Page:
Primary central nervous system lymphoma (PCNSL) is a mature lymphoproliferative disease that arises in the central nervous system [1]. PCNSL is a rare condition in immunocompetent patients, accounting for 4% of all intracranial neoplasms and 4–6% of all extranodal mature B-cell lymphoproliferative diseases (LPD). Nevertheless, the incidence of PCNSL has increased in recent years, particularly among individuals over 60 years, with an incidence rate of 0.5 per 100,000 per year [2]. PCNSL is characterized by recurrent genomic features, including loss of HLA loci located at 6p21.32–p25.3, amplification of 9p24 including the PD-L1 locus, and MYD88 L265P and CD79B Y196 hotspot mutations [3]. The MYD88 L265P and CD79B Y196 hotspot mutations are present in 60% and 64% of PCNSL patients, respectively [3,4,5]. CD79B Y196 mutations co-occurred in about 35% of MYD88 L265P positive PCNSL cases [3, 6]. MYD88 L265P and CD79B Y196 mutations have not been described in any malignancy other than B-cell lymphomas and are observed in less than 0.01% of the general population [7,8,9].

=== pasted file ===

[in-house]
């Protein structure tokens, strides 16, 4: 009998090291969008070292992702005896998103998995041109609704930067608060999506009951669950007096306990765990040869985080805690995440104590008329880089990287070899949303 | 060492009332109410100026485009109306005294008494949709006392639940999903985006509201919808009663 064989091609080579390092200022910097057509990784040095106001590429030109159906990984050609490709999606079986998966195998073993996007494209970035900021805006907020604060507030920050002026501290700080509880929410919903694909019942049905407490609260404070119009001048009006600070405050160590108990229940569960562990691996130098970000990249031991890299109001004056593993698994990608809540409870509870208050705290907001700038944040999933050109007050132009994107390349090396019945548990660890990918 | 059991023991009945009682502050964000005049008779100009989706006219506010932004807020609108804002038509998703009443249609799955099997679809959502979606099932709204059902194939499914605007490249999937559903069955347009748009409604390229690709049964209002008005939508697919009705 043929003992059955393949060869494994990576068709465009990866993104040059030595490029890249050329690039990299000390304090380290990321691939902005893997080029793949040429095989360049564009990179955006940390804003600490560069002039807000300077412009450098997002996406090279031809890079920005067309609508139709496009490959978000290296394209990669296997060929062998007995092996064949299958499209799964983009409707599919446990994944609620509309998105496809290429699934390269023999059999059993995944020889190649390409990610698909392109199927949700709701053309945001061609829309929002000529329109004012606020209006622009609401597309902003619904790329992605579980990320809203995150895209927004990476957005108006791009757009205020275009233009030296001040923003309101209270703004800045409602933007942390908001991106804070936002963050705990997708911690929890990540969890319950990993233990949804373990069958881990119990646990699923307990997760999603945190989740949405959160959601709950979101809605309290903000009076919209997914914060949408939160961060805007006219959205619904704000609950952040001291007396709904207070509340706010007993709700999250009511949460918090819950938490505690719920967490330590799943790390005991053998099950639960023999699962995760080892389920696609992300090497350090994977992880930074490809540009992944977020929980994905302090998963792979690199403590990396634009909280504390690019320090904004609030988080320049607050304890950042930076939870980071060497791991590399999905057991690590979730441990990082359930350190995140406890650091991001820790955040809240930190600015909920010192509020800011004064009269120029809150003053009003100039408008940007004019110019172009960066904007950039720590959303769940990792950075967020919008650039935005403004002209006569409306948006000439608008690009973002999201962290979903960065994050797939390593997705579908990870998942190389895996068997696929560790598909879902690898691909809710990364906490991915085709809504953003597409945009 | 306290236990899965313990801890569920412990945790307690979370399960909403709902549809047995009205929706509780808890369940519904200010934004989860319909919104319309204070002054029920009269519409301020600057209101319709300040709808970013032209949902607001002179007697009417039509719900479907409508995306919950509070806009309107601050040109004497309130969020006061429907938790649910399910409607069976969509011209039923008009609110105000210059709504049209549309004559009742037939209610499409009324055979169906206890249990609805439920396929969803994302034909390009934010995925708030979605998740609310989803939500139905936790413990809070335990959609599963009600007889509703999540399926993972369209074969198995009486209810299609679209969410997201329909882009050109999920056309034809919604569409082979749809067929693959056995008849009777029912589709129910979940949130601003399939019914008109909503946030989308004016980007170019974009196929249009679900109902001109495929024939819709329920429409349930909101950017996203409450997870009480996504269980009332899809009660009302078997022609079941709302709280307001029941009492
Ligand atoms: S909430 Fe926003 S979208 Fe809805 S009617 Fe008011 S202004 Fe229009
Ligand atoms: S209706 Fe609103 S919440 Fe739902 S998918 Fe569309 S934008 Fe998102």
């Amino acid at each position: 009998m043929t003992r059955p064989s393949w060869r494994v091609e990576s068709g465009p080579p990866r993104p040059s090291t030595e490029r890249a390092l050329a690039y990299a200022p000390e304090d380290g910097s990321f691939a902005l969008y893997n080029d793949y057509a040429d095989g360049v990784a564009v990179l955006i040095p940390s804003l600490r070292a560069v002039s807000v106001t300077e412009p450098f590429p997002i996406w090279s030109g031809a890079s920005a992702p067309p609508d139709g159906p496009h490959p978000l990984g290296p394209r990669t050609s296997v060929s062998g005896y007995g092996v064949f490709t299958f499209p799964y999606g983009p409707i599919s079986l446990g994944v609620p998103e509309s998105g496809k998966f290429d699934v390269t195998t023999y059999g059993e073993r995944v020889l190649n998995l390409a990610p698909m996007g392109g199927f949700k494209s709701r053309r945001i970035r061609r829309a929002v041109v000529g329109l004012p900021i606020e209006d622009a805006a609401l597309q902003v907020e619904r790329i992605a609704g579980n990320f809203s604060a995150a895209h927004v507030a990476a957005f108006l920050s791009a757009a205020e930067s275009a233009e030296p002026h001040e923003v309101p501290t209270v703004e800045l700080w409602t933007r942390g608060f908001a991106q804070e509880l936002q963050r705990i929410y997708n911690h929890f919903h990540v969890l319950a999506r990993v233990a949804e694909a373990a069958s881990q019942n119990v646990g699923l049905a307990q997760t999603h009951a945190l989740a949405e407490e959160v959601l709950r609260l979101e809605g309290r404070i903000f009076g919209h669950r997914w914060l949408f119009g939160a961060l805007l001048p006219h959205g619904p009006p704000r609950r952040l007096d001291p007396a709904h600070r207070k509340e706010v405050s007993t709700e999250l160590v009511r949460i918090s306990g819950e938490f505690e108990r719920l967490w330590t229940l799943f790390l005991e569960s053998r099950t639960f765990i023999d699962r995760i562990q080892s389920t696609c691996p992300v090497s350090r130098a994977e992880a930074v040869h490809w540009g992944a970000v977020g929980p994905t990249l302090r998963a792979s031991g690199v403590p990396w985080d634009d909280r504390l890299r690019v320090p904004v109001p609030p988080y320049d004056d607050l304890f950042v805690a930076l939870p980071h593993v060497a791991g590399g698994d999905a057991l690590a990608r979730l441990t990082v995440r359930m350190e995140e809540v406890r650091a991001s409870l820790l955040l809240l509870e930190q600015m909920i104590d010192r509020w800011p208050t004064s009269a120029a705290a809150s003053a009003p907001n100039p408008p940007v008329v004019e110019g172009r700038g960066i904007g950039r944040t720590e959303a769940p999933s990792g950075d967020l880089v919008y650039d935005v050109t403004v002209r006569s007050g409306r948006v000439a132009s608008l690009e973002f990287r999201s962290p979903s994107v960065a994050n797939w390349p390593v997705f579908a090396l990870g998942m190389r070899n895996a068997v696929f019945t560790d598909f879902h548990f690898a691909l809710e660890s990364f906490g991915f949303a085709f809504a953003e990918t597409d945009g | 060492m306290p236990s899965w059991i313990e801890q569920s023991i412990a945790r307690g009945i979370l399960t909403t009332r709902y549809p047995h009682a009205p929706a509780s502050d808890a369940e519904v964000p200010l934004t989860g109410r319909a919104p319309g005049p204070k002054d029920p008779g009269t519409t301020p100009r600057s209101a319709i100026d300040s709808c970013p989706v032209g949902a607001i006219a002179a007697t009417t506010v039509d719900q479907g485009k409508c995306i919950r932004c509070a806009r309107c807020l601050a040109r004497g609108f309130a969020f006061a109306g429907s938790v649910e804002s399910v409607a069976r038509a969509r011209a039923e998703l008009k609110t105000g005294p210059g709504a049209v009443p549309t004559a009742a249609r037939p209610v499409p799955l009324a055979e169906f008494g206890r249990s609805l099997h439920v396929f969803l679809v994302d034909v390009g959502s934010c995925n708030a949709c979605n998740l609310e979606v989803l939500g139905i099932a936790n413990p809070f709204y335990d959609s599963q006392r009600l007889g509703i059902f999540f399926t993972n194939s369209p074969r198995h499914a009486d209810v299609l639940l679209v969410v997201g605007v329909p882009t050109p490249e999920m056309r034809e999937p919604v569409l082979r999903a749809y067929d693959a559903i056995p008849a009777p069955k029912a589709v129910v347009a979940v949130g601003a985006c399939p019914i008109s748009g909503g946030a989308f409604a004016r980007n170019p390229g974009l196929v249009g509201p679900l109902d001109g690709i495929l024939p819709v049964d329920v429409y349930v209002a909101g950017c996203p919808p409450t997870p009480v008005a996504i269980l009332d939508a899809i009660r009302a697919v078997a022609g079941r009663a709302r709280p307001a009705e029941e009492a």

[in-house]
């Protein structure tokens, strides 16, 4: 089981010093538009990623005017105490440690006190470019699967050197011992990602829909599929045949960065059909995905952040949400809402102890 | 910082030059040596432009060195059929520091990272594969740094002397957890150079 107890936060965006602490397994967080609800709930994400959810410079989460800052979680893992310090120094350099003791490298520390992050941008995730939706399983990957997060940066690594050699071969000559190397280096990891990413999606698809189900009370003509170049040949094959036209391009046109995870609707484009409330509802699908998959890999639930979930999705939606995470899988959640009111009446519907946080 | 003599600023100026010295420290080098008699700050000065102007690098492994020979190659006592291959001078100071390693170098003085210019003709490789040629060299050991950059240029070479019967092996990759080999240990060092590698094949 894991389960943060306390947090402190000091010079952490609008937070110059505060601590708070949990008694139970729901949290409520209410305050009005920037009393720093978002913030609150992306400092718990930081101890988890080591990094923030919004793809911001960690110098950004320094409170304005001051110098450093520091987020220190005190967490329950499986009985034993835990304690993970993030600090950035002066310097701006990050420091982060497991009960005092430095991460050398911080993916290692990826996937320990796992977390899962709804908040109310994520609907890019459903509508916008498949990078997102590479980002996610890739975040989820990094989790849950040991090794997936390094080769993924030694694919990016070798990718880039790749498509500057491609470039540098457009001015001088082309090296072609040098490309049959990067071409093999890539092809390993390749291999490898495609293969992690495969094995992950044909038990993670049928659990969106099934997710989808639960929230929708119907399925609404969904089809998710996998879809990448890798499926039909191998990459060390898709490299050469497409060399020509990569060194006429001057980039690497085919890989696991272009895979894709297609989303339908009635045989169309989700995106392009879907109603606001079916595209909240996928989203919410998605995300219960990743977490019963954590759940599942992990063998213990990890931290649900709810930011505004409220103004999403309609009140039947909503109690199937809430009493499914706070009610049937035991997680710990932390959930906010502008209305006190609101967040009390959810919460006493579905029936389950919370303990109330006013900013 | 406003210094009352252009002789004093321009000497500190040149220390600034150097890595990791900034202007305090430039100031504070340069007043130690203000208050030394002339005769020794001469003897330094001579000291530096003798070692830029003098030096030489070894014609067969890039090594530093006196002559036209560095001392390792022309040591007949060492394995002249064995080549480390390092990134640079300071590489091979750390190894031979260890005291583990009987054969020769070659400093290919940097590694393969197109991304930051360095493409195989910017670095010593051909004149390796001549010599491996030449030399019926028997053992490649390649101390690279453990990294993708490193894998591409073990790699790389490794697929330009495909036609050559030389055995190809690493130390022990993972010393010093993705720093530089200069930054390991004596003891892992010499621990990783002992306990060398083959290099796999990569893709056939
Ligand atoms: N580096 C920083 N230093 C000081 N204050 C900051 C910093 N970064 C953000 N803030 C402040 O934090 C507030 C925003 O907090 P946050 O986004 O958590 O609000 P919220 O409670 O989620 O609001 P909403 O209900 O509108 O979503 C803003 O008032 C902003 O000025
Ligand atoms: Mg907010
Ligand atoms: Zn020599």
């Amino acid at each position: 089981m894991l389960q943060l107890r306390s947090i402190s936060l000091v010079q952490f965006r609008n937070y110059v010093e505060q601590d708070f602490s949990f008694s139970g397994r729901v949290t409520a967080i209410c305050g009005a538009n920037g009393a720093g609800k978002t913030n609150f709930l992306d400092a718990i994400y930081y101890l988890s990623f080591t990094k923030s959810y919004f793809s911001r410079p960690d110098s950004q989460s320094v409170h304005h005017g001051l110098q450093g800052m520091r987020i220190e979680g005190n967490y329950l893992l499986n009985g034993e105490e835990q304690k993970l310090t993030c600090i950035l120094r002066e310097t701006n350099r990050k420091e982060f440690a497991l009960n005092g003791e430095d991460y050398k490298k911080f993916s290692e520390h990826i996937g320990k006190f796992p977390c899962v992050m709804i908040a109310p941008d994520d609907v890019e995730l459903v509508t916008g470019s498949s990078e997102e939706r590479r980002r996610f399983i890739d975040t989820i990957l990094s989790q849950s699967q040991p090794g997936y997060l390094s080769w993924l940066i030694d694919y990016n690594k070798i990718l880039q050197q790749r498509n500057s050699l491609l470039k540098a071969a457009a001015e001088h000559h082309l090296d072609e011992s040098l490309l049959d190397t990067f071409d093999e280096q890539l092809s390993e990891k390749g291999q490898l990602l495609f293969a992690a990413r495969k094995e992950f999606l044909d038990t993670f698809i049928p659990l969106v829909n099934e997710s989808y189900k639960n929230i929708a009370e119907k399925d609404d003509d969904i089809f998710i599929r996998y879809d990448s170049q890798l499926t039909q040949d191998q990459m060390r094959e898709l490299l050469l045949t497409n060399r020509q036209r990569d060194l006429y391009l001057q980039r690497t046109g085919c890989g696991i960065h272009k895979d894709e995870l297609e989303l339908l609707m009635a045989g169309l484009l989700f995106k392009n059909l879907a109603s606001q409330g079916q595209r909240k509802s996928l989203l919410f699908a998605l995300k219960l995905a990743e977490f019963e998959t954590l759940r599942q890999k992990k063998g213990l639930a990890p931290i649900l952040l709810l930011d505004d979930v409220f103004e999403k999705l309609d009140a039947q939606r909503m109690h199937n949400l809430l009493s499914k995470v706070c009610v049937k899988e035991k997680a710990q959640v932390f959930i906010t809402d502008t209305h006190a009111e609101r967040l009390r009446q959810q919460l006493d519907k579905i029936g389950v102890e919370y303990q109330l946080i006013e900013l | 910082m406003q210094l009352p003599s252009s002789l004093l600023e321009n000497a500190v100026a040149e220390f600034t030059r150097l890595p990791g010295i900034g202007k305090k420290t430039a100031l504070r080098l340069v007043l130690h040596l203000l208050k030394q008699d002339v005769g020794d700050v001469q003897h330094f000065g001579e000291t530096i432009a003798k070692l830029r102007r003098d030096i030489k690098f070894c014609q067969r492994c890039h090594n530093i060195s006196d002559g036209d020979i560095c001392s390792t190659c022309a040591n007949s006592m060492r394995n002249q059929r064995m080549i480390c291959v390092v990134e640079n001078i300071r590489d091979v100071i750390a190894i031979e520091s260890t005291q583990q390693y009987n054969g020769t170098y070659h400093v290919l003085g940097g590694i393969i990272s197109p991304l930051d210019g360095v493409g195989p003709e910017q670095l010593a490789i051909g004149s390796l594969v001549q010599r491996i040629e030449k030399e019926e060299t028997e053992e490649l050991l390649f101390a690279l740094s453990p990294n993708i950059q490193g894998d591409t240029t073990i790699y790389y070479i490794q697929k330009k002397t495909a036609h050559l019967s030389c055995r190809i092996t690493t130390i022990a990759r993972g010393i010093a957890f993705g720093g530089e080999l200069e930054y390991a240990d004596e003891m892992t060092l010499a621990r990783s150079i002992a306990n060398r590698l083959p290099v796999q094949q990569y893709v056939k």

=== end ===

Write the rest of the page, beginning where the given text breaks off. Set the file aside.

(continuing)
Diagnosis of PCNSL can be challenging. Cytomorphology and flow cytometry analysis of cerebral spinal fluid (CSF) is sufficient for a reliable diagnosis only in about 15% of cases [10]. In the remaining patients, a tumor biopsy is necessary, which carries the risk of complications and is not always feasible due to the anatomical localization of the tumor, poor performance status of the patient, or not being eligible for surgery because of multiple comorbidities [11]. Response assessment relies on imaging studies. However, MRI scans often cannot differentiate between active tumor and scar tissue, and 18 F-FDG/PET-scans are ineffective in assessing CNS lymphomas [11]. Hence, there is a need for non-invasive tools to aid in diagnosis and help in response assessment.

Cell free DNA (cfDNA) refers to all non-encapsulated DNA that enters the circulating system. In patients with cancer, a proportion of the cfDNA originates from tumor cells and is referred to as circulating tumor DNA (ctDNA). Several studies have demonstrated the value of ctDNA in diagnosis, prognosis, and monitoring of disease activity in systemic diffuse large B-cell lymphoma (DLBCL) [12].